If you intend on carrying out debt collection yourself, here are a few tips to keep in mind.
Gather/record all the information you can
Be prepared for a drawn out battle and ensure that you have all the history of the debt together. Any emails that refer to business arrangements or finances should be brought out from archives and keep notes on every phone call or email you make in relation to the debt.
Be professional at all times
The worst way to go about collecting a debt is to start making threats or using aggressive language. In the first couple of contacts, keep the tone friendly – there may have been a misunderstanding or circumstances that have prevented a partner/client who is traditionally a prompt payer from settling the account. To begin with, give them the benefit of the doubt.
If, after a few communications, you still haven’t received payment, remove the friendly tone, but remain professional. Do not ask for payment any more, but demand it. Do not threaten legal action unless you fully intend on carrying it out.
If a client says the payment will be made by Wednesday, follow them up on a Wednesday evening. By doing so, it lets them know that you can’t be fobbed off easily. This is especially important if the debt is held by an overseas client. If they don’t respond to an email within 24 hours, call them via phone. The annoyance you’ll cause them will help speed payment in most instances.
Some people are quite happy to ignore the sternest of emails, but turn to jelly where there’s a threat of a face to face confrontation. Try organizing with the debtor to visit them personally if this is possible. They may suddenly pull out their cheque book without you even needing to step outside your door. If you do decide to drop in either through an arranged visit or unannounced, ensure that you remain professional at all times whilst on the premises – otherwise you may find Gardai hauling you away. It’s a good idea to take someone along with you as a witness (and as added pressure).
Offer alternate terms of payment
If it appears that a client is struggling, but doesn’t want to admit it, try offering terms – but don’t make the terms so generous that it will take them a long time to pay off the debt. Also cease further work for this client while the debt is being paid off.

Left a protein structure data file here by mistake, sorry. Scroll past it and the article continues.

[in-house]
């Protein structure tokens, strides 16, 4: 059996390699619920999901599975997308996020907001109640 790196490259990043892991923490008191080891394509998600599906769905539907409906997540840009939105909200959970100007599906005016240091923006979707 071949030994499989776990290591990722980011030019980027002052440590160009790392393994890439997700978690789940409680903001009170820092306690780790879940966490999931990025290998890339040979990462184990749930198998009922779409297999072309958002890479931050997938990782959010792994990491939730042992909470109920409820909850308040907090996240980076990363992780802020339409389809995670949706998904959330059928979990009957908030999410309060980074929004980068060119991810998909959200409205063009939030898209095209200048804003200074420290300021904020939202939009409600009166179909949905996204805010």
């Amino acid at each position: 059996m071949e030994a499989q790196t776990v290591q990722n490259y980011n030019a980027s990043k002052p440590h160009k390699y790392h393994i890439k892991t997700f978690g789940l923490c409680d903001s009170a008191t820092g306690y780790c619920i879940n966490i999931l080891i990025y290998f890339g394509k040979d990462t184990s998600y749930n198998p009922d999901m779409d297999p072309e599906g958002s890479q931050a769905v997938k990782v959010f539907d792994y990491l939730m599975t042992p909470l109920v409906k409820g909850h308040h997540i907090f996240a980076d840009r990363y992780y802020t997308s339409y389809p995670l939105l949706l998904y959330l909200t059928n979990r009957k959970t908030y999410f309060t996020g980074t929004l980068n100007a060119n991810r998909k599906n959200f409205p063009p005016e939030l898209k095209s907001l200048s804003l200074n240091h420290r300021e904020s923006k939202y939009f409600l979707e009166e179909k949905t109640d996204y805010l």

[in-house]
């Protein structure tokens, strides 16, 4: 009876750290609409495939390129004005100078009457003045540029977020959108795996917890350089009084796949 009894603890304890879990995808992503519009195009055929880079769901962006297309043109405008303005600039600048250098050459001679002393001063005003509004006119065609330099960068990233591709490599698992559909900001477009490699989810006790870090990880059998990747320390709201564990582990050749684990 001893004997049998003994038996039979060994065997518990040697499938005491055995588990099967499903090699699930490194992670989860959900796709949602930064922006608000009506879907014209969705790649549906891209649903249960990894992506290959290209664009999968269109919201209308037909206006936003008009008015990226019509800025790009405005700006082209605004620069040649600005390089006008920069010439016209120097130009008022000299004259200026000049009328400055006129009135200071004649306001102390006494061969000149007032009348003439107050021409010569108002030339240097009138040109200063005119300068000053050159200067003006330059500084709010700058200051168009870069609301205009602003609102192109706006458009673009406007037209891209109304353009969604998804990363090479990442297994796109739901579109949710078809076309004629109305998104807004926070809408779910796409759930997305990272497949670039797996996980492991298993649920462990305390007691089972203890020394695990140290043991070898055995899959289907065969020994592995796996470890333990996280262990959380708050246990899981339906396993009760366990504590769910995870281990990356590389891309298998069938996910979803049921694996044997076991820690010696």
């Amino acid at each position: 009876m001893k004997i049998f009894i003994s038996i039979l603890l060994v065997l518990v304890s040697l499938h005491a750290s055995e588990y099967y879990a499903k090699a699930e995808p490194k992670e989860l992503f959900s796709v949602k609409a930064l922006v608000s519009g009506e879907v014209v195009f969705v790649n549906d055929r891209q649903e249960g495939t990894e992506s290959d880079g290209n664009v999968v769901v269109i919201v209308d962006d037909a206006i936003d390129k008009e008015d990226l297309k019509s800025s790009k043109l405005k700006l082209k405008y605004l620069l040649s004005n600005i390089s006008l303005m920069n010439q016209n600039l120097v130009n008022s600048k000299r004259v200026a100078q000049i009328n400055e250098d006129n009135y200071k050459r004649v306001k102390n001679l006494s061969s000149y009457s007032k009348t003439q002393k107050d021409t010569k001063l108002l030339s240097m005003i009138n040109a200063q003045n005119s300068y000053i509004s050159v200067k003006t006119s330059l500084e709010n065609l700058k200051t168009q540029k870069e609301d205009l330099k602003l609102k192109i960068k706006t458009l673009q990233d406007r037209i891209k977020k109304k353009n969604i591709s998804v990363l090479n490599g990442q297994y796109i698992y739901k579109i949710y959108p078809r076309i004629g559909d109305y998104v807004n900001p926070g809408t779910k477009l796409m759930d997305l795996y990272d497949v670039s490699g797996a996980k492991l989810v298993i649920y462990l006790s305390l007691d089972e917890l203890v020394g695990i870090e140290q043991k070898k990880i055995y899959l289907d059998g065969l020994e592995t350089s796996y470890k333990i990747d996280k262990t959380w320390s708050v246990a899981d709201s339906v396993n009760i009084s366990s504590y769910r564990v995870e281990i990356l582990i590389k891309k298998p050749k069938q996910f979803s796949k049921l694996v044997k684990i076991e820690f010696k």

When nothing works..
If you’ve tried everything and you still haven’t been able to collect the debt, try using a debt collection agency. Sometimes if a debtor sees that a third party has been brought in, it will rattle them enough to settle the account.
About legal action
Many people threaten each other with legal action over debt; but the truth is that using the court system to collect debt can be very tedious, stressful and expensive.
Firstly, your solicitor will need to provide the debtor with a letter of demand formally threatening legal action. If it still isn’t paid and goes to court, then you will need to prove to a court that the debt is authentic. If the claim is proved, then the debtor will be given further time to settle the debt. If the account is still not paid, then you need to organize for the seizure of assets – and in many cases the assets of companies are leased or under someone else’s name – leaving you with nothing to actually seize.
Bear in mind too that every time you speak to your solicitor or instruct them to do something, it’s going to cost you money – a further amount that you will have difficulty recovering from the debtor. If the debtor is already in dire financial trouble you may find yourself, even after successful legal action, a lot worse off.
As the old saying goes, an ounce of prevention is worth a pound of cure…